(P.C. the lovely folks over at Ueno Store).
I popped into Urban Outfitters the other day and came across a book called ‘The Subtle Art of Not Giving a Fuck’. It’s bright orange cover no doubt helped in getting my attention but this wasn’t the first time that I’d seen the book.
For the last month or so, pictures of this book have been floating around Instagram and so while judging by the book’s title, I might’ve usually dismissed the book as hipster trash, curiosity got the better of me on this occasion and I picked it up.
Two days later, as I sat in the departures lounge about to board my flight, I found myself chuckling as I read my very first self-help book.
I don’t know about you, but as someone who had never before read a self-help book, I was expecting a lot of the “Just smile” and “Everything will be okay in the end, if it’s not okay, it’s not the end” rubbish that’s meant to be uplifting.
I couldn’t be more wrong.
“Fuck positivity”, Manson says.
He turns out to be quite the witty guy, and about 20 pages into the book, I’d decided I quite liked this Manson bloke – he was great in fact because he cut the crap and was very straight to the point.
That was 20 pages into the book.
About 50 pages into the book, I realised that yes, whilst I was very much enjoying Manson’s colloquial style of writing, the expletive laden book just wasn’t doing it for me anymore.
All appeal of reading the book had gone and suddenly, finishing the rest of the book felt almost like a chore.
I suspect that one of the reasons that I had lost interest was because some of the steps Manson addresses, for instance, such as how to decide your values, were things that, in my personal growth, I’d already done.
I did complete the book though. And I can’t fault Manson for not providing us with ‘A Counterintuitive Approach To Living A Good Life’, because that’s what he does. He teaches us to economise on our giving of fucks to only that which truly matters.
And how do we work out what really matters? We pick and choose what’s important to us, what’s truly worth giving a fuck about, on the basis of “finely honed personal values”.
Manson’s so helpful that he even helps us begin to think about selecting values and the metrics by which we measure our success. He even gives real life examples of people such as Dave Mustaine and Pete Best (I quite like my Beatles so I was always going to like that bit, to be fair aha 😁).
And yet, it was all still just so very dull.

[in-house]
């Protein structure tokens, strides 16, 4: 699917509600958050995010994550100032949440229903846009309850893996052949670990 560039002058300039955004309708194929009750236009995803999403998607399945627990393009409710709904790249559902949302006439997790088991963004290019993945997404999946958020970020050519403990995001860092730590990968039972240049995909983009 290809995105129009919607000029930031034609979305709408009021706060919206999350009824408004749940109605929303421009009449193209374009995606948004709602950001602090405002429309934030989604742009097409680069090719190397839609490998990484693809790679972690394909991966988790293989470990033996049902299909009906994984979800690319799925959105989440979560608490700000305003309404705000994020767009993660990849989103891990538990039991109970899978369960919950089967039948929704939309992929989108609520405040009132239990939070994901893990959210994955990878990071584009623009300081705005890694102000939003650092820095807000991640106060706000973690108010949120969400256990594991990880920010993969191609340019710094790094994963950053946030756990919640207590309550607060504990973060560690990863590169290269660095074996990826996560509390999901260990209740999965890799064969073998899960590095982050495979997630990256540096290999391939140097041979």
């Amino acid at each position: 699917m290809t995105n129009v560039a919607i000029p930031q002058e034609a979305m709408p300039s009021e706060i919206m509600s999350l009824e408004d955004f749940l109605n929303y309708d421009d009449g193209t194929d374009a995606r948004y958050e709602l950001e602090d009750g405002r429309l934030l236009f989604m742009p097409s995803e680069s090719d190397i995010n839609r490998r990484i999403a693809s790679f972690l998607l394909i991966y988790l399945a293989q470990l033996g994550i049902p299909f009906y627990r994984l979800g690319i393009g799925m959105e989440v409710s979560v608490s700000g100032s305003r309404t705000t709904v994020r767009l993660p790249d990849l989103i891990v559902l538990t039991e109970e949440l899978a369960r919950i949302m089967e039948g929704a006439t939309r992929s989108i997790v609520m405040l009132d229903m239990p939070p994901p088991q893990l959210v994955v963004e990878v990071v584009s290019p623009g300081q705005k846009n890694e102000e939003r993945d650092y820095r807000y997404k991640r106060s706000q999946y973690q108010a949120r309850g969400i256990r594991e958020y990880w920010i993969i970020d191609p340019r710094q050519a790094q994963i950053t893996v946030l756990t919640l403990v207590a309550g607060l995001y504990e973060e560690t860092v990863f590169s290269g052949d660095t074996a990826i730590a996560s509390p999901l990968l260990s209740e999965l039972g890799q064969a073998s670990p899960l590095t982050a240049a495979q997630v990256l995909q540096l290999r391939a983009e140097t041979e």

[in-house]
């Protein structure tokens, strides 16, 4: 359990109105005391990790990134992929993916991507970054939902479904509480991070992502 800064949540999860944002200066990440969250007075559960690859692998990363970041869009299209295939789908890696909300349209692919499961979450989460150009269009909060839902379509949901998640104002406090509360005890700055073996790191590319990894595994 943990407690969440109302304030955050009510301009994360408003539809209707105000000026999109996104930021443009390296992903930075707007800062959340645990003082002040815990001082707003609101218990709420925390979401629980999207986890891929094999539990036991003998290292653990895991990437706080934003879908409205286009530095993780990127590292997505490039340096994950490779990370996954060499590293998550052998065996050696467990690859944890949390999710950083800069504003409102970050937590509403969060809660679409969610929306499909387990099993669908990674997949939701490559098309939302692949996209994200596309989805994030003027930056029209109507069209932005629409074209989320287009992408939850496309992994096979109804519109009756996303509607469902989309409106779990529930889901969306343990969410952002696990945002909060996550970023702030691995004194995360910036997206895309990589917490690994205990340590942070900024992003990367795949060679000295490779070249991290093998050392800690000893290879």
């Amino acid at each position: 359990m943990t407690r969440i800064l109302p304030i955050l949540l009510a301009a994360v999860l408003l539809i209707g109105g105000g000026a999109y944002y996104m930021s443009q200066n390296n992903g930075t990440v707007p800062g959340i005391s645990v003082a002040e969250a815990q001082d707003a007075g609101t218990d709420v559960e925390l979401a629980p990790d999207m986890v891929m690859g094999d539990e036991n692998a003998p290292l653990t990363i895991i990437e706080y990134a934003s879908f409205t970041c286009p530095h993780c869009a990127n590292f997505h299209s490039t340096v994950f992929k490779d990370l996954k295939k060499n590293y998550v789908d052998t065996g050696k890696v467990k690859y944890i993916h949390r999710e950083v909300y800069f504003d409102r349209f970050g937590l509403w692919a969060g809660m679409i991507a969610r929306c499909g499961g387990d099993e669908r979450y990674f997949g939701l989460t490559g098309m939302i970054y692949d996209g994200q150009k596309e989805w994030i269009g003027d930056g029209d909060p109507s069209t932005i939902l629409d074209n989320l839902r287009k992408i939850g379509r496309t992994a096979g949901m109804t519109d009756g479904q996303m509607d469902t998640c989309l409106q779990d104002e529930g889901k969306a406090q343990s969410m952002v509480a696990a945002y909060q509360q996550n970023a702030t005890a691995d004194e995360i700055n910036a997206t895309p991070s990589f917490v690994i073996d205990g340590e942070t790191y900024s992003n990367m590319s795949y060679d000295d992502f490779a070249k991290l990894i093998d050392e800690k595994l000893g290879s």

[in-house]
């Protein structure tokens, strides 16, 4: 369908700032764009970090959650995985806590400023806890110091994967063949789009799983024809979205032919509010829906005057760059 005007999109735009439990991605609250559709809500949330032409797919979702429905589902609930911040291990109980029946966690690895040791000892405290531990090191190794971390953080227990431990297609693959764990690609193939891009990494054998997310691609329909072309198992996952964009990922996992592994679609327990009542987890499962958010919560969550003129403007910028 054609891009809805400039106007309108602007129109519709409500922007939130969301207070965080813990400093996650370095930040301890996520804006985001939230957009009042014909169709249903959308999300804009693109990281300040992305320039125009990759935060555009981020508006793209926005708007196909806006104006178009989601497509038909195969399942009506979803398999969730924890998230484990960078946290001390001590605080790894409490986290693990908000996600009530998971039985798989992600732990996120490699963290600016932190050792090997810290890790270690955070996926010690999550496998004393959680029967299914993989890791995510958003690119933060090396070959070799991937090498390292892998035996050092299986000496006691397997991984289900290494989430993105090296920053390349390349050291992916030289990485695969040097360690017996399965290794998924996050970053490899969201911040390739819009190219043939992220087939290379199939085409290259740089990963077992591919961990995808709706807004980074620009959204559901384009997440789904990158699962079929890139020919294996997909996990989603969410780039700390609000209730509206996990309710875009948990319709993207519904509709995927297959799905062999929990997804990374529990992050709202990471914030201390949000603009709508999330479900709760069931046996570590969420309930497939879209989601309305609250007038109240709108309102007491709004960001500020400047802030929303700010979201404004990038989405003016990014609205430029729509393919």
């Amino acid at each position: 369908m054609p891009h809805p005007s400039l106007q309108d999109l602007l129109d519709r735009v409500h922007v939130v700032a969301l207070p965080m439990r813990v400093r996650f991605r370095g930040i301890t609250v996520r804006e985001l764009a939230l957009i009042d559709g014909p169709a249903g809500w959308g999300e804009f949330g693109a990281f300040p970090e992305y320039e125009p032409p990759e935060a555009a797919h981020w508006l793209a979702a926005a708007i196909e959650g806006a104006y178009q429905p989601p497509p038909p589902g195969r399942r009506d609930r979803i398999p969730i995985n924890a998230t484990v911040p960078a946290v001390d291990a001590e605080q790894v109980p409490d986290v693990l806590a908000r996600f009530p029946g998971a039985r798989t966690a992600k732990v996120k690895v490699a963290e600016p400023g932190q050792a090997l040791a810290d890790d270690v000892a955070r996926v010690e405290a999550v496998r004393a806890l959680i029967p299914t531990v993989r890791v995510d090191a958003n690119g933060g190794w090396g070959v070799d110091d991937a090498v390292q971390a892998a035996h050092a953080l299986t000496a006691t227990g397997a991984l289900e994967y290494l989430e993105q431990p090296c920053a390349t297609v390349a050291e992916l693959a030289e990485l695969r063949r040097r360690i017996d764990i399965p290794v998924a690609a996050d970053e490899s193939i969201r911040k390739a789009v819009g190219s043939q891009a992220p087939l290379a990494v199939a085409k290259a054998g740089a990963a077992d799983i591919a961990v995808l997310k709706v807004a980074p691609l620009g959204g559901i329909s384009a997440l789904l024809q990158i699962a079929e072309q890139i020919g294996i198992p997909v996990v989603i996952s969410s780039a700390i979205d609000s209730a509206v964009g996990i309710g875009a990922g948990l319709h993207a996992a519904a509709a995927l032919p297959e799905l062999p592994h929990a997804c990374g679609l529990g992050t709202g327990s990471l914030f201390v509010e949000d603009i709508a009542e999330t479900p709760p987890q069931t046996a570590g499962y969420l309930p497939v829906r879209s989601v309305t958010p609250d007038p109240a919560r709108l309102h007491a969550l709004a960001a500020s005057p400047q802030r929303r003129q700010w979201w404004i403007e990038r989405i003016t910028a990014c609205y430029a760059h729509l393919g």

I think in large, my finding the book dull is to do with the timing in which I’ve read the book. A 16-year-old me could have done a lot more with this book. The 16-year-old Fahmida, like any other insecure teenager, gave a fuck, about a lot of things, a lot of the time.
A few years down the line and I’m a lot lighter. And that is in large part to do with the amount of fucks I give. As it happens, I don’t give very many. And the fucks that I do give have been refined to the opinions of a select few family and friends or maybe, at times, love interests. Other than that, I’m quite relaxed really.
But for the insecure, stressed and anxious teenager who is finding themselves worrying about the opinion of every Tom, Dick and Harry, this is the book for you. (And this is not to fire shots at you if you fall into this category because we’ve all been through the insecure teenager phase). In fact, if you are a teenager, I think that you’re likely to find this book most relatable and it will undoubtedly help you think about your mind-set and most importantly, your values. This will in turn help you work out what you really want to give a fuck about and where you want to direct your energy.
So where do I sit on ‘The Subtle Art of Giving a Fuck’?
I’d rank it a 5.
I’d also tell you that it’s a good book but that it’s nothing new, because while this may have been my first self-help book, I’ve read a good few books on Buddhism/spirituality. And I think that this book is pretty much a book on Buddhism dressed up as a self-help book which has been colloquially written and decorated with expletives left, right and centre such that it appeals to the millennial masses.
That doesn’t mean I wouldn’t recommend the book. I would, but perhaps only to teenagers, for whom the concepts that this book provides, will most probably be new and be a good starting point for shaping the way that one thinks.
Maybe I’ve been too harsh. Maybe Manson’s a little genius. I’d be really interested in knowing what you think, especially as this is the first ever self-help book that I’ve read. Leave me a comment down below, or alternatively find me on Instagram: @franklyfahmida 😊